Checks and balances missing in Newman's State Budget

IT'S a budget that is considered smart in its structure, with planning in place for the next six years.

The underlying strength is that it is what the federal Budget was not. The Newman Government has been honest in relation to its Budget and election promises.

It has kept faith with voters in that it delivers no surprises and no thrills.

Voters aren't being "told" per se; instead they will get to decide at the next state election whether they back plans to sell $33 billion in state assets.

But it is also a budget that entrenches a "four economic pillars" strategy that has already seen critical checks and balances removed - in the name of expediency - from assessment processes that should inherently be independent of proponents and protective of broader community interest.

It is one that compensates for past critical errors of planning judgement that has seen urban development occupy places it should never have been allowed to occur.

Resilience funding and disaster recovery costs are burdens on all Queenslanders.

Smarter choices rather than acquiescence to the short-sighted profit agendas of those particularly in the development sector could have avoided part of the misery and cost Queenslanders have endured over the past four years.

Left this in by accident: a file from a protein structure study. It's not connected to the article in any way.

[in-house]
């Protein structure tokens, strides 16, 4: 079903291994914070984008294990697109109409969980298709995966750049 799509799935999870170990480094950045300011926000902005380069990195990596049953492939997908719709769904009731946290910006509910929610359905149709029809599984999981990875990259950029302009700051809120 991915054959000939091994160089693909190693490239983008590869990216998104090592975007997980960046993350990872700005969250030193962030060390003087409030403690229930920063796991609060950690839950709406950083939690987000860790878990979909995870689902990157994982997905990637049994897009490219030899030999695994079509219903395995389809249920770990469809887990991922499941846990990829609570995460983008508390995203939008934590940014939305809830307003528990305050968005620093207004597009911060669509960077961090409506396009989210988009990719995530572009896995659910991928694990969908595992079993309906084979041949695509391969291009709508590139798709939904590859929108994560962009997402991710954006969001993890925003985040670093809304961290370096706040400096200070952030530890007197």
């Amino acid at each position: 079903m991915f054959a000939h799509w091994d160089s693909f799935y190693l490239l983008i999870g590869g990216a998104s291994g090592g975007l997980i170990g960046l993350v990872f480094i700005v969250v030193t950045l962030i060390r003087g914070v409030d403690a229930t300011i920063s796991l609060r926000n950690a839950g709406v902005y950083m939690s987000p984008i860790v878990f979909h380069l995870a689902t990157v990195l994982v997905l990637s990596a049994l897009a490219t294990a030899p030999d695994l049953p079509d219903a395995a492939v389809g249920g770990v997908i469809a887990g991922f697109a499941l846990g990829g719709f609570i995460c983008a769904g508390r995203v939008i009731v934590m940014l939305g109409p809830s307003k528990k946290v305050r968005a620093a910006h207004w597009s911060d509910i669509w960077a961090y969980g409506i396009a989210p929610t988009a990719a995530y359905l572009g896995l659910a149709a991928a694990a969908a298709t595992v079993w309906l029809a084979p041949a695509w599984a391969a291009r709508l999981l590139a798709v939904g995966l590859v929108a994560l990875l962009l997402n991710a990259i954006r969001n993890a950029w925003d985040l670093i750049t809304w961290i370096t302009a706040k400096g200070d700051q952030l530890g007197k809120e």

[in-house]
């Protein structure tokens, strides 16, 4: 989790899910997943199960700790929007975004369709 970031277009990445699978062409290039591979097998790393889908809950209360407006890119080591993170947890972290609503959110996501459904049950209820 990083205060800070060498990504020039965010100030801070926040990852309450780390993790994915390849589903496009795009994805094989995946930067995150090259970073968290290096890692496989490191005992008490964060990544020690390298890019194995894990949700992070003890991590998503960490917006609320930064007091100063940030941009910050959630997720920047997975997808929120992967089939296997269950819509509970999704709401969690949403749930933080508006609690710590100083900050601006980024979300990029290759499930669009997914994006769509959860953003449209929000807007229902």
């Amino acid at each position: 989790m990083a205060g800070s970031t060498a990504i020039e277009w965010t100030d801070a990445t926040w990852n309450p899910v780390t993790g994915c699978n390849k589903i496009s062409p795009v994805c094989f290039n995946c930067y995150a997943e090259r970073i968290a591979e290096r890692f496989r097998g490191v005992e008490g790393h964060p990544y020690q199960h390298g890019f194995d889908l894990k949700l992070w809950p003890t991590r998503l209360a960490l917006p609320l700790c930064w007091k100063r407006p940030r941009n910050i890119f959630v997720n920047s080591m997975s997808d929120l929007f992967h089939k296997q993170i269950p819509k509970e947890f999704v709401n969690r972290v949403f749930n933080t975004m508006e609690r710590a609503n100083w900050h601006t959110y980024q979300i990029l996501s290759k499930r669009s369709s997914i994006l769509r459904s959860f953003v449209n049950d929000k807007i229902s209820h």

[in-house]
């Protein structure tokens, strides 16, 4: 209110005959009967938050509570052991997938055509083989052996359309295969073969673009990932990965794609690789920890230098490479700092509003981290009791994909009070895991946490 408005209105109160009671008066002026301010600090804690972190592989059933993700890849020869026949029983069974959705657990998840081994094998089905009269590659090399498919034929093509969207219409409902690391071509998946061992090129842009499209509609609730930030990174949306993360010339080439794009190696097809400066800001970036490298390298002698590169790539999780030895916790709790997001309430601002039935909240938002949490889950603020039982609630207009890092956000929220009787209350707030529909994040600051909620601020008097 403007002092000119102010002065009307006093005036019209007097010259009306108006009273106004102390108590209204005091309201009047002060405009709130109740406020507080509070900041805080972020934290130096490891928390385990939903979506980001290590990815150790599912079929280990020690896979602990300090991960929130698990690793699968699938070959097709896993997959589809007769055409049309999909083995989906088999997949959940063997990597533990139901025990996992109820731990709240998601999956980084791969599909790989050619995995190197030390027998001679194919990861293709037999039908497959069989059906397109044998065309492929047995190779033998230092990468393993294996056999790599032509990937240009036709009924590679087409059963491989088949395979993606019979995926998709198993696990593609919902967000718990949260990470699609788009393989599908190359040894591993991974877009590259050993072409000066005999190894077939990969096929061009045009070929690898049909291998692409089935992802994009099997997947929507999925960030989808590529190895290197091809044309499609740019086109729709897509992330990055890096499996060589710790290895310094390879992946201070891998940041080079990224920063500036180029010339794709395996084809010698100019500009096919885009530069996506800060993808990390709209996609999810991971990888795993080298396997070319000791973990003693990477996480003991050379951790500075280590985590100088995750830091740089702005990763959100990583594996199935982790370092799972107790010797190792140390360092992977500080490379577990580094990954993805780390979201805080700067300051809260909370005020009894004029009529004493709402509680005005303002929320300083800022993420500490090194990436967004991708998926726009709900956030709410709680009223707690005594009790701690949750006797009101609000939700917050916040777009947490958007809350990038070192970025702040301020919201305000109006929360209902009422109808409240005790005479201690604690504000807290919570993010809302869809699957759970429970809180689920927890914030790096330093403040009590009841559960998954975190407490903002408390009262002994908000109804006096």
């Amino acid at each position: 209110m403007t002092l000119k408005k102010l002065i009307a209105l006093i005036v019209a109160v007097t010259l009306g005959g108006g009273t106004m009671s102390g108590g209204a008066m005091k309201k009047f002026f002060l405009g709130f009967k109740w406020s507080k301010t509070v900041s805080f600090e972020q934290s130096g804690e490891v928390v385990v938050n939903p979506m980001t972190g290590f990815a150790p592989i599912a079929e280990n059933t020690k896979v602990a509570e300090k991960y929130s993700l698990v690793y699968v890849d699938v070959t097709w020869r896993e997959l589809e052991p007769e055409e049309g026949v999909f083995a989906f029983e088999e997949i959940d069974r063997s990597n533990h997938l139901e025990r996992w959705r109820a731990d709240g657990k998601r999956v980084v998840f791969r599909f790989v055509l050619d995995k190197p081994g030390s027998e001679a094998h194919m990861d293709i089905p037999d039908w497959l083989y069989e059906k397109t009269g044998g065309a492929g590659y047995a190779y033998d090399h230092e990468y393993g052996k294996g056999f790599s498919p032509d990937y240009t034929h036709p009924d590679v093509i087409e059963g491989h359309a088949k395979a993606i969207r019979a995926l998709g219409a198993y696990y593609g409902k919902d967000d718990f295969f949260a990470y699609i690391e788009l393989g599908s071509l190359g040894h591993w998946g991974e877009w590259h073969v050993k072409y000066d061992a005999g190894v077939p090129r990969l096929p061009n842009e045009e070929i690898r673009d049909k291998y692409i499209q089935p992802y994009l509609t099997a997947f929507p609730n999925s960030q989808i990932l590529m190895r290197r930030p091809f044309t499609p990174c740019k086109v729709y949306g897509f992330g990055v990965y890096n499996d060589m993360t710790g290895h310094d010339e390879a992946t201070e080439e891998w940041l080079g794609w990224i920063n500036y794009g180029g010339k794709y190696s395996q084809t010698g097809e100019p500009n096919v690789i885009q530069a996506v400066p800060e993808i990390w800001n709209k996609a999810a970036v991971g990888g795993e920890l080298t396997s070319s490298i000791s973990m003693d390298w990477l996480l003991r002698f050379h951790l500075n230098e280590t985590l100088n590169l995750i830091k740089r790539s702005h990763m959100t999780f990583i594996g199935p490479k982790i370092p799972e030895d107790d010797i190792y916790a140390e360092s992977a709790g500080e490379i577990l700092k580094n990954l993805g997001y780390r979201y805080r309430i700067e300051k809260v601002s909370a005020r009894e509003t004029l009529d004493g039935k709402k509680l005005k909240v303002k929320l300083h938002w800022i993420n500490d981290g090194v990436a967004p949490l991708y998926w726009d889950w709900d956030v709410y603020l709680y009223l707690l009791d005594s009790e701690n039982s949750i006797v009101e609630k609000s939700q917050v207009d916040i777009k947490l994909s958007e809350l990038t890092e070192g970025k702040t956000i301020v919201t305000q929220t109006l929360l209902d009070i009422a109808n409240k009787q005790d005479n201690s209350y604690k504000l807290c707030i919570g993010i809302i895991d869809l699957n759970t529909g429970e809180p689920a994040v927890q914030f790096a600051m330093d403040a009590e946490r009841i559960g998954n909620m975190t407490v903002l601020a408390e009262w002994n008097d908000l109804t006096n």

The budget allocates $51 million for disaster mitigation and resilience projects.

There is $9.9m for a natural disaster resilience program and the government signals plans for a $500m future fund to insure against future calamity.

These measures, however, are "band-aids" for past poor planning decisions that seem destined to be repeated.

Federally we have seen the Abbott Government fund an inquiry into the home insulation stimulus package introduced by Labor.

Funding in Queensland of an inquiry that could explain how development was approved in areas like North Bundaberg, for example, may ensure the upcoming SEQ Plan review not only doesn't repeat past mistakes, but actively seeks to correct those that still exist in the document.

It is neither a smart choice nor a strong plan to pay lip service to the Floods Commission of Inquiry.

Whatever mandate the government feels it holds to satisfy the demands of its economic pillars; it would be foolhardy in the extreme to ignore broader community responsibility.

As this Budget shows the cost of placing development in inappropriate places is ultimately born by the community rather than those who profit from their strong grip on the government of the day whether that be the present regime or those of Labor in the past.


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